4) Chris O told me probably the first or second day of Invictus training that I will quickly discover my weaknesses and that there is no place to hide from them. With the high volume of programming for each day, we cycle through a lot of movements quite frequently. Snatch and Over Head Squats are my two worst lifts because of my mobility (rather lack of mobility). Since they pop up in workouts a few times a week, it’s forcing me to work on them and really concentrate on improving technique which in turn will let me gradually increase the load. (Not to mention, I definitely cannot escape wall balls either, my true nemesis).
5) By far the best perk to doing this training program is the group of people who are doing it alongside me. (Big shout out to Amy, Zoo, Marlene, Steve, Alex, Chris O, and Garrett!) It takes a certain type of grit to even walk into a CrossFit box and tackle that day’s workout. It takes a different type of grit to do Invictus, and it is not because people who do Invictus are any better than those who don’t. It just takes a more disciplined level of commitment to do it. For one, the workouts take much longer (about an hour and a half on average plus pre-workout time to stretch and warm up). For us who do this at the crack of dawn, we are starting at 5:45 which for me means I wake up at 4:30 (most sane people would not do that!) I also am in bed by 9:30 these days because sleep is one of the most important factors in the equation of a successful workout. Most days by the time I get out of work and either do needed errands or get in some ab workout back at the box, I’m not even home until 8:30 at night. That leaves me about an hour of down time before I need to get my beat up ass in bed. I am choosing to give up a lot of my personal time to devote to Invictus (who I affectionately now refer to as my boyfriend). I would not have this level of commitment if it weren’t for my friends I train with. We keep each other accountable and motivated. We are all making some sacrifices to do this and that shared camaraderie is indescribable.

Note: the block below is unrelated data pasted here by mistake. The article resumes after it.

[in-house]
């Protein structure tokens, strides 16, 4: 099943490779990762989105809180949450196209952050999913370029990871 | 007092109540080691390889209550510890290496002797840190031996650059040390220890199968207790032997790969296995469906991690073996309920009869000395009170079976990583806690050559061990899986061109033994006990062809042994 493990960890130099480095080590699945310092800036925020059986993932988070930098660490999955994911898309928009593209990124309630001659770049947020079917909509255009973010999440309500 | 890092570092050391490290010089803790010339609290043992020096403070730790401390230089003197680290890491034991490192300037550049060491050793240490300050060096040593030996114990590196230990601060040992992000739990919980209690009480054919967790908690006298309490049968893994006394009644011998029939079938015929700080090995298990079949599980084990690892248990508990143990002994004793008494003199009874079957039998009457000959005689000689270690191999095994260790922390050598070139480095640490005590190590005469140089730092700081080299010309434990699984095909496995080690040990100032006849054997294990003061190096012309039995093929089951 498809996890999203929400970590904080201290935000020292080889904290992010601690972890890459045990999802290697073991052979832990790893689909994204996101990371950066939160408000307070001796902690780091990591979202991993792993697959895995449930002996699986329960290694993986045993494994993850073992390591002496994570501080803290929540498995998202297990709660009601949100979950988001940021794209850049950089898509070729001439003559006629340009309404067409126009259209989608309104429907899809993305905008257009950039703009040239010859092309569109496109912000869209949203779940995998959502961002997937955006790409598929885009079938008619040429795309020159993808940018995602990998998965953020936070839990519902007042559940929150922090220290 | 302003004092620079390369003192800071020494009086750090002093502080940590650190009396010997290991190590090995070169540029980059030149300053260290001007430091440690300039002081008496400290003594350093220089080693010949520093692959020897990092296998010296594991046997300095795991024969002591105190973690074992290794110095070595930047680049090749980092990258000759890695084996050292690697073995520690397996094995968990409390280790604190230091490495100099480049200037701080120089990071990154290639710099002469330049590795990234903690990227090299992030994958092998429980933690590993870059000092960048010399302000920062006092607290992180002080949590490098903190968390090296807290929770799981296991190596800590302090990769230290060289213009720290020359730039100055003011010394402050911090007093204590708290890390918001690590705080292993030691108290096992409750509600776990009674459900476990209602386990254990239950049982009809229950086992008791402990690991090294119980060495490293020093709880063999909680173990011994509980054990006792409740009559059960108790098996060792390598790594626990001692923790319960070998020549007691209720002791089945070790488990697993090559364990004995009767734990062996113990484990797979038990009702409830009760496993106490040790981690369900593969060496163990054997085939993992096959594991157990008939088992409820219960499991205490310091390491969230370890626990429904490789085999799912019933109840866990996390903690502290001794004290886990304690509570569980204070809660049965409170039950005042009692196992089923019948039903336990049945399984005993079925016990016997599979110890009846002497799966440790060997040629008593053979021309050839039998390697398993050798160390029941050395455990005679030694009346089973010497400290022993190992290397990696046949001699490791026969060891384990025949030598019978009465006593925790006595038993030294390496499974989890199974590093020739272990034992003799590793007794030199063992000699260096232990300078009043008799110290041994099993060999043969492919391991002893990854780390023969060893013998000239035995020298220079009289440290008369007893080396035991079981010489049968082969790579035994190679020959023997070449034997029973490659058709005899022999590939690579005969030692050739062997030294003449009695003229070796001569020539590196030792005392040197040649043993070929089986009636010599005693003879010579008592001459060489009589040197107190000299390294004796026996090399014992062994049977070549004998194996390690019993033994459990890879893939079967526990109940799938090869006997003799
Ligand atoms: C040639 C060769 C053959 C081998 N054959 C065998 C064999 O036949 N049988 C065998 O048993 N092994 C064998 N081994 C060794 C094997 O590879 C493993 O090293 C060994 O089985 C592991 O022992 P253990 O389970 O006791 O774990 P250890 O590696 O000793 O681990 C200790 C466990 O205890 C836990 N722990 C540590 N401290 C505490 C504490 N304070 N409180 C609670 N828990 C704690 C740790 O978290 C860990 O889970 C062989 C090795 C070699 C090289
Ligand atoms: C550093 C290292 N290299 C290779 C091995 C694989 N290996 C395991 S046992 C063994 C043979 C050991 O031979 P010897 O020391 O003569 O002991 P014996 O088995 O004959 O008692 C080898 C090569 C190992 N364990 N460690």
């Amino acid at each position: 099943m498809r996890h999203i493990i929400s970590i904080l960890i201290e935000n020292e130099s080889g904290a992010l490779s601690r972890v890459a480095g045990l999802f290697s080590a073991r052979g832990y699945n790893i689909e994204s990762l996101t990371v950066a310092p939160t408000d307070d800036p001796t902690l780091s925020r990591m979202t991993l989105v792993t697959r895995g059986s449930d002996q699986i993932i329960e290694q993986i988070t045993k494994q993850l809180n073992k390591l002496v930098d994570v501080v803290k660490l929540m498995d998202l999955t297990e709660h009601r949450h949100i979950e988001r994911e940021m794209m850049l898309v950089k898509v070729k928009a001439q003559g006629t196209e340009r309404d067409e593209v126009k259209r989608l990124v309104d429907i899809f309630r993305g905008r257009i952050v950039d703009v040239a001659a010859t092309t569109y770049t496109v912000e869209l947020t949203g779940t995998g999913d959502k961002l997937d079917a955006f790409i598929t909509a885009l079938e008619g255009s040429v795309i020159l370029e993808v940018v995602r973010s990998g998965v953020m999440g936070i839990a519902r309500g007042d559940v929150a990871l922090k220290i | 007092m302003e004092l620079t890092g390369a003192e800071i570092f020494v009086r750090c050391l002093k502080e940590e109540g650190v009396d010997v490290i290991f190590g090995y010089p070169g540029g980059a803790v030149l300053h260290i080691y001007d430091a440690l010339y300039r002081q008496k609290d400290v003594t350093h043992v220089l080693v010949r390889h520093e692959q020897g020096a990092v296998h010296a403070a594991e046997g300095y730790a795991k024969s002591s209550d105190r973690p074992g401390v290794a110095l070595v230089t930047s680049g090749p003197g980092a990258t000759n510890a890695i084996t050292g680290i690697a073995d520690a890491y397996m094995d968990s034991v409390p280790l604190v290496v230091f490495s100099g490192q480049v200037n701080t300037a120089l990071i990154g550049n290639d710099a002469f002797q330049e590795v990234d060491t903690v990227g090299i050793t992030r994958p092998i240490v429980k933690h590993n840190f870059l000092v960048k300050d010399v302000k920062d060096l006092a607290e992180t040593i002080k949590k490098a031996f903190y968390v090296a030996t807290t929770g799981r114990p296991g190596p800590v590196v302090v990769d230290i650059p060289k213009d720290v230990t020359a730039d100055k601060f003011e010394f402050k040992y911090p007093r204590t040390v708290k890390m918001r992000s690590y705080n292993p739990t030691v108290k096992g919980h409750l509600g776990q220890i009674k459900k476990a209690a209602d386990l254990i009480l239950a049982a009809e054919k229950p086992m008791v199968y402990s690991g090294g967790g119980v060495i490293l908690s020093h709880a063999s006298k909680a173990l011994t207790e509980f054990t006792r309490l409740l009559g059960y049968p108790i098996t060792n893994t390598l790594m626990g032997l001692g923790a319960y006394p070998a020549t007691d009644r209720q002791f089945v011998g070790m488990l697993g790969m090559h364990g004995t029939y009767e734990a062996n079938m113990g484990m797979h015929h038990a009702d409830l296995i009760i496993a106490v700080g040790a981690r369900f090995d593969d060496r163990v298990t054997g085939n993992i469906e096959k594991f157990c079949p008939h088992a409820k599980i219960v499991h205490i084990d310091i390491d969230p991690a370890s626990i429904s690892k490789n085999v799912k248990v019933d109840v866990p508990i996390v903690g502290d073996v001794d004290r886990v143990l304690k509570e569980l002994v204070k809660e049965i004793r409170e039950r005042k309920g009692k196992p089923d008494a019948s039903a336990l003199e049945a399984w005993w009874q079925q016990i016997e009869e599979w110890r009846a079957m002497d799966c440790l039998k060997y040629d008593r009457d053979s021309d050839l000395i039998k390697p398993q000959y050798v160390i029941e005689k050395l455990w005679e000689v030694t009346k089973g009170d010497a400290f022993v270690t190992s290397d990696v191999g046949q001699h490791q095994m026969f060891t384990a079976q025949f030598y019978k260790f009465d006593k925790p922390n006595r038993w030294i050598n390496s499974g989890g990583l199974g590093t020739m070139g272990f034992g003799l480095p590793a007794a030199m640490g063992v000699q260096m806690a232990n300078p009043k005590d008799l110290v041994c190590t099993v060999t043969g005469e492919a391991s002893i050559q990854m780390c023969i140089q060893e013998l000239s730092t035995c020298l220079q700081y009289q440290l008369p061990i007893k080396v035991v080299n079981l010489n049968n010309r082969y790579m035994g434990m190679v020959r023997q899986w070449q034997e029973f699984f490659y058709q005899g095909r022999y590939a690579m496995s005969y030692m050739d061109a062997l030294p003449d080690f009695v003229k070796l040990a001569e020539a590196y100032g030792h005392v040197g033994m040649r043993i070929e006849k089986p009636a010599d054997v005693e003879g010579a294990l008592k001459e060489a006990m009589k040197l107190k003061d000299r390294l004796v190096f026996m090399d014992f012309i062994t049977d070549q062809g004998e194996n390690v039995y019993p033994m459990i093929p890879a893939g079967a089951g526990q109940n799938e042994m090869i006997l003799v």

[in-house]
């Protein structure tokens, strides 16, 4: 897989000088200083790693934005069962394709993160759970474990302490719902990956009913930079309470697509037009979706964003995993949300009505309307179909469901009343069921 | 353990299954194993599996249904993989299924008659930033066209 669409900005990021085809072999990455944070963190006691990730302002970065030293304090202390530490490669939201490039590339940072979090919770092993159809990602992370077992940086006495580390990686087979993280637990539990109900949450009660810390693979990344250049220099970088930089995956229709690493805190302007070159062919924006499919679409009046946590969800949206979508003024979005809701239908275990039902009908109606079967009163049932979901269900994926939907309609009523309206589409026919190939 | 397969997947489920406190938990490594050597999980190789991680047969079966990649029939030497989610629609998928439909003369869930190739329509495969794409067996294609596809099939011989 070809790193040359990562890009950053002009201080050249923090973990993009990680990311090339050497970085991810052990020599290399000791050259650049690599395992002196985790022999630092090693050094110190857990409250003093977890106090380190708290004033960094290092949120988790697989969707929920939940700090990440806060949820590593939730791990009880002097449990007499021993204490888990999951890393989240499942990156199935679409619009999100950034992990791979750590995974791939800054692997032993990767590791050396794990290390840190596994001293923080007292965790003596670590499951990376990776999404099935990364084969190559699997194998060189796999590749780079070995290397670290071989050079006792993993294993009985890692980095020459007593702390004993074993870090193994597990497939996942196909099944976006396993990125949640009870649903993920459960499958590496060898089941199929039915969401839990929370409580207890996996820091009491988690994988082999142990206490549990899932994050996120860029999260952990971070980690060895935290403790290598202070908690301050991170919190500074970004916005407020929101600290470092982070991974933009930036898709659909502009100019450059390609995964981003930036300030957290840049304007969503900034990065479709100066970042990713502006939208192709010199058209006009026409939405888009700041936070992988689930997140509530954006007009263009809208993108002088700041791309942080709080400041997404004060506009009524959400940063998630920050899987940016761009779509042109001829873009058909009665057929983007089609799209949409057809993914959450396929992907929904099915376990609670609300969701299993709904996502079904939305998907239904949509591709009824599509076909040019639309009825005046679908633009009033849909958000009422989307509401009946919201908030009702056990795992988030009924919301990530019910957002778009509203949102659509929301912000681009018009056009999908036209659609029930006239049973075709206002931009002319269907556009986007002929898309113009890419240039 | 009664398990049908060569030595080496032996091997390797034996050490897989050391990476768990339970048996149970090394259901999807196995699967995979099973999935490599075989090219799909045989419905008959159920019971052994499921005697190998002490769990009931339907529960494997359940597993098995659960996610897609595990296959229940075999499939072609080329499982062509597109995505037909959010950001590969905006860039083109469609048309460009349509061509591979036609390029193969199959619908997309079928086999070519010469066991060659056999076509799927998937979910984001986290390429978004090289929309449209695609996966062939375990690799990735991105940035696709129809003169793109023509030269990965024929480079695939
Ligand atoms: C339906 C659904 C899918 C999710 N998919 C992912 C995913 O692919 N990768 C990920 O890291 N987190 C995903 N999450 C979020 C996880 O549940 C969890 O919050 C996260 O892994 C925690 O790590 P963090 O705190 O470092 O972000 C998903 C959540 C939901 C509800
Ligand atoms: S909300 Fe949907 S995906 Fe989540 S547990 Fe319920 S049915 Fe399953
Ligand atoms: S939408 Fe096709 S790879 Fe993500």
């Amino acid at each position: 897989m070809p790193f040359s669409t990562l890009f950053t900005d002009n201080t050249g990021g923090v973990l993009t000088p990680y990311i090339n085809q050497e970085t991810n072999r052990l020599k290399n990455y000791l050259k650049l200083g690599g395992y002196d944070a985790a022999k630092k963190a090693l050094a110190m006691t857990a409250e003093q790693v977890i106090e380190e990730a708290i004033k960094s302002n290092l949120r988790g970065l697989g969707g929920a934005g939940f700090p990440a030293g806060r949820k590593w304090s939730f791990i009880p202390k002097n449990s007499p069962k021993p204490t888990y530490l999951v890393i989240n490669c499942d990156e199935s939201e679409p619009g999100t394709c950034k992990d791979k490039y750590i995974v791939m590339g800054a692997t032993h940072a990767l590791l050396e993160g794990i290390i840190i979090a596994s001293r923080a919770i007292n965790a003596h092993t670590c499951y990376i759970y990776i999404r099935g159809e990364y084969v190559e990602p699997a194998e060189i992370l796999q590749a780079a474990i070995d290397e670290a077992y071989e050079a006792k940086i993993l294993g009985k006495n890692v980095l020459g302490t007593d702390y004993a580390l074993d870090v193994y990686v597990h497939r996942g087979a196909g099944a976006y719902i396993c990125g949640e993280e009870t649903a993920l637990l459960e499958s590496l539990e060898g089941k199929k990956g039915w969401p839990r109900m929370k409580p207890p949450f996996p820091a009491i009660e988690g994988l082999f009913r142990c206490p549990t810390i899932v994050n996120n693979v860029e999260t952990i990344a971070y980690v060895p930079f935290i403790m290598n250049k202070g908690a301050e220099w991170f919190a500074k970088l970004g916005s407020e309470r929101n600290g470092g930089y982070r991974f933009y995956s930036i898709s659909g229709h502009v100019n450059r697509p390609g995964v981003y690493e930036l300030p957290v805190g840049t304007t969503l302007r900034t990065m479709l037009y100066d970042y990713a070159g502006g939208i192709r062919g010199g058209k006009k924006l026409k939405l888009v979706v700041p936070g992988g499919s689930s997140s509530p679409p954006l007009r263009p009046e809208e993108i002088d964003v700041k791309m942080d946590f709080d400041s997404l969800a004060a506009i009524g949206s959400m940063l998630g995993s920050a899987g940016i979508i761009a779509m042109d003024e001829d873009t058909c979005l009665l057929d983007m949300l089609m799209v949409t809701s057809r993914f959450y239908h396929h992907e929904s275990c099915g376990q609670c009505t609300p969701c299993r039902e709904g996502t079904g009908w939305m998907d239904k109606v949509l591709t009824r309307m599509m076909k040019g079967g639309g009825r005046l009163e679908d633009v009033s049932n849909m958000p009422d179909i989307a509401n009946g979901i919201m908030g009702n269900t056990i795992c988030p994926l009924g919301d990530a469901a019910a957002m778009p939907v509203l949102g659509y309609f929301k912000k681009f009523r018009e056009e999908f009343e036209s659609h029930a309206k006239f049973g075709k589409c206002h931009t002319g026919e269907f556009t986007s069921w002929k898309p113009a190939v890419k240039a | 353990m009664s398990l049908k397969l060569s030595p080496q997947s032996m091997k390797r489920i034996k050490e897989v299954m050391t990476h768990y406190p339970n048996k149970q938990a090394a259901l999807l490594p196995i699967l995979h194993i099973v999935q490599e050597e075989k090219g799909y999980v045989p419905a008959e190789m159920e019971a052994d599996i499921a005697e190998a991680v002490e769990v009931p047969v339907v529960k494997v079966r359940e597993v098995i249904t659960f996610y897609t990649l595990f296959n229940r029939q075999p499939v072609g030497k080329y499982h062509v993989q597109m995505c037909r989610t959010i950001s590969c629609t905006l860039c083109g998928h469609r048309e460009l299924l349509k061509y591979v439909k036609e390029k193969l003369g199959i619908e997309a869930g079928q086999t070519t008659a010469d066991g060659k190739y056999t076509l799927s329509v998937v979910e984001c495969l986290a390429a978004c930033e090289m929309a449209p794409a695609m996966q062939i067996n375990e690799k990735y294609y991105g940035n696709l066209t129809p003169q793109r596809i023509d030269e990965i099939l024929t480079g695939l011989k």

6) Not only do we share similar goals and disciplines, we have bonded, to the point of probably making other people roll their eyes and gag at our overt words of encouragement and affection for each other. For me, I genuinely admire all of them and aspire to be as strong as them. The energy and genuine respect between all of us is quite remarkable. They make what would otherwise be a grueling grind actually fun. They make me want to push as hard as I can and I would like to think I do the same for them.
7) I can eat carbs! Seriously. This makes me happy. I can eat burritos and pasta without guilt. My body actually needs that stuff to be fueled for these high intensity workouts.
What is really comes down to me is this an extra push I need right now to help me get to my goals. It’s making me hungrier for goals I have set but yet to reach (like butterfly pull ups, a pretty snatch (ha!) and the elusive muslce up. It’s helping me be the best I can be which hopefully I can infect others with that same positive energy.